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 Post subject: CR 1 #16, CR 2 #46Posted: Thu Oct 08, 2009 2:03 am

Joined: Thu Sep 03, 2009 12:26 pm
Posts: 7
I am still a bit confused about these answers. They are similar in that they want to see necessary conditions vs sufficient conditions.

The answer to question CR 1 #16 is B, stating that the conclusion is not necessarily true. However, are we not to assume that all the information in the stimulus is true?

Similarly question CR 2 #46, to which the answer is A, says that the conclusion logically follows. However, the answer choice also had a "not necessarily true" answer choice, which could also be true, because Daphne might want to go to the park for another reason, in the same way in #16, there are other factors involved in getting into a top MBA program. The questions are similar in the wording, "one MUST have..." and "ONLY go to the park..." showing that these conditions MUST be met.

So if we are to assume that all information in the stimulus is true, then why isn't CR2 #46, not necessarily true but CR1 #16 logically follows? Why is there a discrepancy when the wording of both questions imply absolute conditions and one question can evade these conditions and the other cannot?

Thank you.

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 Post subject: Re: CR 1 #16, CR 2 #46Posted: Thu Oct 08, 2009 11:50 pm

Joined: Thu Sep 03, 2009 12:26 pm
Posts: 7
Why is my question not being answered?

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 Post subject: Re: CR 1 #16, CR 2 #46Posted: Fri Oct 09, 2009 6:45 pm

Joined: Thu Feb 12, 2009 6:32 pm
Posts: 497
Sorry for the delay!

In the boldface Critical Reasoning questions, we have different parts of the stimulus. Often, the author gives us a couple of pieces of evidence, and then follows those with a conclusion. The conclusion may or may not follow directly from the evidence, and the conclusion may or may not necessarily be true based on the evidence. It is important to be able to distinguish between conclusions and evidence in these questions.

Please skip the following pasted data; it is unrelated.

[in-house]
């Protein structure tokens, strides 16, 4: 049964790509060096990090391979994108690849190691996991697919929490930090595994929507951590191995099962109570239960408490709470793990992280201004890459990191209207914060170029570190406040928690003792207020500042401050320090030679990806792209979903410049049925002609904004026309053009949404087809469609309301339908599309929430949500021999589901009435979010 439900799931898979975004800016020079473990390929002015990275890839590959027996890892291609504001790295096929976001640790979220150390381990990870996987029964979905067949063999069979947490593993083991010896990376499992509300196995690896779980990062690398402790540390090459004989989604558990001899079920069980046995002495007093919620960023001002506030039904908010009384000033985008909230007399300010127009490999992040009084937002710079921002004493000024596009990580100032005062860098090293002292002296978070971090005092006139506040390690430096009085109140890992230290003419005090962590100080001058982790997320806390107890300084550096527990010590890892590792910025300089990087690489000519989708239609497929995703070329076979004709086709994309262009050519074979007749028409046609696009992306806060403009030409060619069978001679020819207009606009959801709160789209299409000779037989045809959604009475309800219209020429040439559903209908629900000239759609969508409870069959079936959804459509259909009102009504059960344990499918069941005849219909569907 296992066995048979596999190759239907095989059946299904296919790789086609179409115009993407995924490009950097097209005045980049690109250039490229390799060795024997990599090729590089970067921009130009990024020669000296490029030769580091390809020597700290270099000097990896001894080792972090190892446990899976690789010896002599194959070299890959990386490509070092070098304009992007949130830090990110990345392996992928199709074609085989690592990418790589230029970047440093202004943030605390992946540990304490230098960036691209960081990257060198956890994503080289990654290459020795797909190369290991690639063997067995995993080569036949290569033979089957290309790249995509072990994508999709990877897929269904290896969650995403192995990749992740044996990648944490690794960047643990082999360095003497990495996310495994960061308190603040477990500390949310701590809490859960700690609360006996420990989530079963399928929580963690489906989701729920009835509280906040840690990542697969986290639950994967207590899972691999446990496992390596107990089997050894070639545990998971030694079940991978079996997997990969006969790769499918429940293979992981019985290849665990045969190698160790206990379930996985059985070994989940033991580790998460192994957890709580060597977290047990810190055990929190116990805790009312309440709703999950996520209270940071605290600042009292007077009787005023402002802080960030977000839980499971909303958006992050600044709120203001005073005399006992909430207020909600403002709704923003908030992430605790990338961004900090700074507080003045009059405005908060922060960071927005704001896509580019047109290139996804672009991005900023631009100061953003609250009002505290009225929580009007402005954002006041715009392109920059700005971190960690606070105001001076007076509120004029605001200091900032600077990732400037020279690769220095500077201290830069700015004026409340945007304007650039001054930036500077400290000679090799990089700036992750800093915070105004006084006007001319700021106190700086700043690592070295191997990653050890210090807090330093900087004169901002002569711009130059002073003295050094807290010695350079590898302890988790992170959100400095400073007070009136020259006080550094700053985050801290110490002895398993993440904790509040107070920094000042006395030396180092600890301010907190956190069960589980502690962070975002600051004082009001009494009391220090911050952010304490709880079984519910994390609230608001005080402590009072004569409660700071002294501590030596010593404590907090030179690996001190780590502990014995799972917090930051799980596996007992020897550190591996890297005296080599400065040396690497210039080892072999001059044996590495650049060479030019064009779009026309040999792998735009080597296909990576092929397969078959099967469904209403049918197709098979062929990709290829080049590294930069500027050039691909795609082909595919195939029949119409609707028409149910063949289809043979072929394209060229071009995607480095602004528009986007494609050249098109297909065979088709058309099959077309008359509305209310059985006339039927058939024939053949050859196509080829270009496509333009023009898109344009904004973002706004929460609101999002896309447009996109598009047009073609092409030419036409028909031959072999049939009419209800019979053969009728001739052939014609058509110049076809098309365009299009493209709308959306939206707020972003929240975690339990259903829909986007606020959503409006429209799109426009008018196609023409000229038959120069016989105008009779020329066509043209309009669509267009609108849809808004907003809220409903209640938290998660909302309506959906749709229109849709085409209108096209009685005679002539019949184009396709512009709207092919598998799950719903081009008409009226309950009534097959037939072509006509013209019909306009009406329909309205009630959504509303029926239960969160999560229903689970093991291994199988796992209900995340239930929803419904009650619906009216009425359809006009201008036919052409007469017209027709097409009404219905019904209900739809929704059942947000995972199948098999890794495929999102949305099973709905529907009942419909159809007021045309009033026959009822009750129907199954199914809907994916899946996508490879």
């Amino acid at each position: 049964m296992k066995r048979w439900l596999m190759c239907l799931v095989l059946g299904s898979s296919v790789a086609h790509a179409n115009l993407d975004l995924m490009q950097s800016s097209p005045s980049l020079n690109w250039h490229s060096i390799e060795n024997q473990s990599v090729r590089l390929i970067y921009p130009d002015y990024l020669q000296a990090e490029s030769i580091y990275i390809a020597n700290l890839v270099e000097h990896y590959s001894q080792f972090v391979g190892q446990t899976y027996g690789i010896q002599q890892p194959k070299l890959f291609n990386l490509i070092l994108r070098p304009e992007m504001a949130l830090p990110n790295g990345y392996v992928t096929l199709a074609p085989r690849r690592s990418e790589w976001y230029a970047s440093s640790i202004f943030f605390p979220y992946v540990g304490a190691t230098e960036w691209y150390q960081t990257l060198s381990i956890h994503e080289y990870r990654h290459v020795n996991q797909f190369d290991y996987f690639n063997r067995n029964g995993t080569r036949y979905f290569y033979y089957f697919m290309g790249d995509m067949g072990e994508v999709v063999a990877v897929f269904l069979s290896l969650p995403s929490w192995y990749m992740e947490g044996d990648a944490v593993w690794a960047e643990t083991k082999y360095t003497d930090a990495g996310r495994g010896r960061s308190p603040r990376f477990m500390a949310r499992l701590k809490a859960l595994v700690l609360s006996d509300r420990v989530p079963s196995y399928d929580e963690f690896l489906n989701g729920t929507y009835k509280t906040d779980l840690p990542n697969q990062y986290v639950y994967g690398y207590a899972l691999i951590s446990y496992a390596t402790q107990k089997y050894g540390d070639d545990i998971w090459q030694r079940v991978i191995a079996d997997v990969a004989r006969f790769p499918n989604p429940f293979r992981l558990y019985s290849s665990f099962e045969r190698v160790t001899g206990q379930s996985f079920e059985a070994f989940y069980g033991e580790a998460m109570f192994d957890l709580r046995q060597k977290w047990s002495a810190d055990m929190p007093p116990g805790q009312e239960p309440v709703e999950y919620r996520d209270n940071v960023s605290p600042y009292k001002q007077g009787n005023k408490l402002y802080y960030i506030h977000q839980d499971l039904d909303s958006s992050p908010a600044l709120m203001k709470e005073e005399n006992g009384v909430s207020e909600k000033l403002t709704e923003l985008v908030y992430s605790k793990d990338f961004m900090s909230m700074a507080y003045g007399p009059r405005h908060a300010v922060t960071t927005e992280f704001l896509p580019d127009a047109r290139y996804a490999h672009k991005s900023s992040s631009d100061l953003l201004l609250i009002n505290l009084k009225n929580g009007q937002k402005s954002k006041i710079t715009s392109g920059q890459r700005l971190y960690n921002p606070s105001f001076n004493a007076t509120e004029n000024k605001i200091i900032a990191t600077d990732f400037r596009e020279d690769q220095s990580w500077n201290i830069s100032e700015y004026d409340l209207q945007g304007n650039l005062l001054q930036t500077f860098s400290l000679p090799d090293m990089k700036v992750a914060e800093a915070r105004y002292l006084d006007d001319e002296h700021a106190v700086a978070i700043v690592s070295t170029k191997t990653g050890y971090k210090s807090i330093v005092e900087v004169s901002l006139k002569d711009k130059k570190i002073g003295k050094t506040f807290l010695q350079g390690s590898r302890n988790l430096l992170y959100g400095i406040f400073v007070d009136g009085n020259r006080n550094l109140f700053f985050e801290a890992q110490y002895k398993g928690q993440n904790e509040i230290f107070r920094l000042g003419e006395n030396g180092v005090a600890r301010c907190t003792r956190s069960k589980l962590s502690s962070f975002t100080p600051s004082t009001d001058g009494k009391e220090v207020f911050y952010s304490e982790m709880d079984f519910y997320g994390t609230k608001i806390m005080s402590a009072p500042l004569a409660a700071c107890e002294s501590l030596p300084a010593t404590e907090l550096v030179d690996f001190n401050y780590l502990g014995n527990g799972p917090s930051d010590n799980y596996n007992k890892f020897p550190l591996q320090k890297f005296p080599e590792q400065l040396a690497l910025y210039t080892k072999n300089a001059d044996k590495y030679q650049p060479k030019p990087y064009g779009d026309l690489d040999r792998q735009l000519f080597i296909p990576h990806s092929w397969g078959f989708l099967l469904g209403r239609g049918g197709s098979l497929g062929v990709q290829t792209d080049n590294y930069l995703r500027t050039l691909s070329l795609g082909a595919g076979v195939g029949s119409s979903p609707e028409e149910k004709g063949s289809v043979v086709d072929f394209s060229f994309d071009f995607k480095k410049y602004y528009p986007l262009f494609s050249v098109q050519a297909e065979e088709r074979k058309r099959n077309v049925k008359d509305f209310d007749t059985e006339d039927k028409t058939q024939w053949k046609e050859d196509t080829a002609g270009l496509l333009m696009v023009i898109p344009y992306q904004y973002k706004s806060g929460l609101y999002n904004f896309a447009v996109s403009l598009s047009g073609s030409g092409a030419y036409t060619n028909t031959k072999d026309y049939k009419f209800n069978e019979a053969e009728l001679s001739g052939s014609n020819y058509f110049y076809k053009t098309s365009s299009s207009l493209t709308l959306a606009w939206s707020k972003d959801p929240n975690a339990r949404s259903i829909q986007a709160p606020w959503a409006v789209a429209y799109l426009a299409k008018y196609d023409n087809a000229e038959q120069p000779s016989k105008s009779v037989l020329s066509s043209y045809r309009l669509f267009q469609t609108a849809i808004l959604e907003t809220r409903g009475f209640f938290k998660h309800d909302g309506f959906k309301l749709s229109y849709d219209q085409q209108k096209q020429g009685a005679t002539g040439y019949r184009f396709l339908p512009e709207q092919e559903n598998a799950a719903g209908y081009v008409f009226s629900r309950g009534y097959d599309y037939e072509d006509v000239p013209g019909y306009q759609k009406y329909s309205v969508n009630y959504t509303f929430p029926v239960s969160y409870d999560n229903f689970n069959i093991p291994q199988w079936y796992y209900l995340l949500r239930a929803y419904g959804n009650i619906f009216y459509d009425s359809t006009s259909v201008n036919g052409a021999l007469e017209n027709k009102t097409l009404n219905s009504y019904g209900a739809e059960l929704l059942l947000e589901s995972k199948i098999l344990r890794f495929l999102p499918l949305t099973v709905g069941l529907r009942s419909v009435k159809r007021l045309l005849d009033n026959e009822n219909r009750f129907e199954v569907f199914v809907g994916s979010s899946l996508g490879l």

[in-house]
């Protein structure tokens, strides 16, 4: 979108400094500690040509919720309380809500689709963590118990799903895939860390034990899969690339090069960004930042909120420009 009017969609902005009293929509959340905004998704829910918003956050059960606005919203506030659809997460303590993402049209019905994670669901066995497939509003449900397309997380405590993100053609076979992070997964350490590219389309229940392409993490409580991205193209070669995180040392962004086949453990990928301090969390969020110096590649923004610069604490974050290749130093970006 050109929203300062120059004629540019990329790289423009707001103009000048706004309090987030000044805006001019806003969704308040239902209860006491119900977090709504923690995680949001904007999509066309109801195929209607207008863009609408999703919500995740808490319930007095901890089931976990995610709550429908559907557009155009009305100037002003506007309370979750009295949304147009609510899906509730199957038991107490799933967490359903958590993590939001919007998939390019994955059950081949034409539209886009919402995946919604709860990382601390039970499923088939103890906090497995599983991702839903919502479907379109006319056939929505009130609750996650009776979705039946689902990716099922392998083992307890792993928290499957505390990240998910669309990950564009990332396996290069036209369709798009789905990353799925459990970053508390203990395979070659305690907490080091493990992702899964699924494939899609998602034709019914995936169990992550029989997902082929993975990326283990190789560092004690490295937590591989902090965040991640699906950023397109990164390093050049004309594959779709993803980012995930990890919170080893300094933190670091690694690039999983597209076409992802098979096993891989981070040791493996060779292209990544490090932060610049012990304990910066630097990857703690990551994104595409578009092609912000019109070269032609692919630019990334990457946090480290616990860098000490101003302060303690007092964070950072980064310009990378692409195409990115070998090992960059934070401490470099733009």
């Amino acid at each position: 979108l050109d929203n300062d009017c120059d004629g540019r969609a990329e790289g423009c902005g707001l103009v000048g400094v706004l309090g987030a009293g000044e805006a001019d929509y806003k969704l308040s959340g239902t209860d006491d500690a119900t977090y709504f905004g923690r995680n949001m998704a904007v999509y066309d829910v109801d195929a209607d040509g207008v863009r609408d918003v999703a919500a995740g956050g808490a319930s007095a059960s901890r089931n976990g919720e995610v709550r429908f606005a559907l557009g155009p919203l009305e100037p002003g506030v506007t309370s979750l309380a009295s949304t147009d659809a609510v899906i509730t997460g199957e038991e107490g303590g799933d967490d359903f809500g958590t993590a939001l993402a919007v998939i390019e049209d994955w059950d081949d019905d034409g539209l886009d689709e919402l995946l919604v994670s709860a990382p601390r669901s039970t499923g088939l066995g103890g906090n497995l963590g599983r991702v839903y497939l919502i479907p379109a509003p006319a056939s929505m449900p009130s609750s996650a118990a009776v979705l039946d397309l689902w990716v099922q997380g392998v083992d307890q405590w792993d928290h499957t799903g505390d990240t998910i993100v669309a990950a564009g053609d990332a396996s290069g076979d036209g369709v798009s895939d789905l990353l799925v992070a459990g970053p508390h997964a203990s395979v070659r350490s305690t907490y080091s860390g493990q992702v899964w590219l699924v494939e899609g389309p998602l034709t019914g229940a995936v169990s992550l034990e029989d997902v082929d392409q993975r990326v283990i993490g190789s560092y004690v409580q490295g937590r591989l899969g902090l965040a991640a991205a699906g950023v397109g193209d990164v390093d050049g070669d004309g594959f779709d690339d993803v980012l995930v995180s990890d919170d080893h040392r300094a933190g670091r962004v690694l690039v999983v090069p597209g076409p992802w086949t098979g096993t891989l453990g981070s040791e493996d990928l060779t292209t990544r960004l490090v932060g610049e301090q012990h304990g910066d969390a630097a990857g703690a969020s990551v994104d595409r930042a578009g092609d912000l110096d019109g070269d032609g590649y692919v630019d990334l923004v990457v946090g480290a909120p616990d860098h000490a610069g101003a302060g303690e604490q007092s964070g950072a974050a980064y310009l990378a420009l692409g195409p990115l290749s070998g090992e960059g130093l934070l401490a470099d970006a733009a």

In #16, the conclusion is not necessarily supported by the evidence.
To gain acceptance, one must have qualifications A and B.
Alexis has A and B, so Alexis MUST be accepted. The problem here is that having qualifications A and B are necessary for acceptance, but not sufficient for acceptance.

In #46, we know that Daphne will ONLY go to the park if Ernie goes.
Ernie will NOT go to the park UNLESS Frank brings his dog.
Frank will not be bringing his dog. There is no room for "other reasons" in these statements, as they're given in the stimulus. Thus, the conclusion, "Daphne will not go to the park today" is definitely supported by the evidence.

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 Post subject: Re: CR 1 #16, CR 2 #46Posted: Sat Oct 10, 2009 12:54 am

Joined: Thu Sep 03, 2009 12:26 pm
Posts: 7
Thank you for elucidating that.

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 Post subject: Re: CR 1 #16, CR 2 #46Posted: Mon Nov 02, 2009 9:04 pm

Joined: Mon Nov 02, 2009 8:24 pm
Posts: 3
Could you pls explain question 16 in more detail as I'm still confused between "sufficient" and "necessary" ?

My outcome here out of the explanation is that due to the first portion [the evidence] not mentioning Alex qualification [ e.g 95th percentile & 5yrs experience] , the conclusion is not necessarily true based on the evidence.

Is that right? more explanation needed pls... preferably starting with the definition and difference between sufficient and necessary.

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 Post subject: Re: CR 1 #16, CR 2 #46Posted: Mon Nov 02, 2009 9:10 pm

Joined: Mon Nov 02, 2009 8:24 pm
Posts: 3
I can't find CR2 #46 in the "prep on demand". Is it still available? Problem is only up to 34.

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 Post subject: Re: CR 1 #16, CR 2 #46Posted: Mon Nov 02, 2009 9:13 pm

Joined: Thu Feb 12, 2009 6:32 pm
Posts: 497
CR2 #46 is in the blue textbooks.

A sufficient condition is one that, if true, guarantees a conclusion. For example, if we know that Jacob has been given a letter of acceptance to XYZ business school, then we know that he has the option of choosing to attend that business school.

On the other hand, a necessary condition is one that, if true, means an outcome is possible, but not necessarily guaranteed. For example, if Jacob has taken the GMAT test, it does not mean he has been accepted to business school. However, taking the GMAT is a necessary step in the process to become accepted -- it's just not enough on its own.

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 Post subject: Re: CR 1 #16, CR 2 #46Posted: Mon Nov 02, 2009 9:41 pm

Joined: Mon Nov 02, 2009 8:24 pm
Posts: 3

In regards to fully understanding the problem, i dont think i got the full grasp of it yet. So....
A good way would be turning the evidence in #16 into a sufficient condition so answer A would be the correct answer. I think this would give a clear picture of the difference...Can an example of the following be shown please?

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 Post subject: Re: CR 1 #16, CR 2 #46Posted: Tue Nov 03, 2009 5:27 pm

Joined: Thu Feb 12, 2009 6:32 pm
Posts: 497
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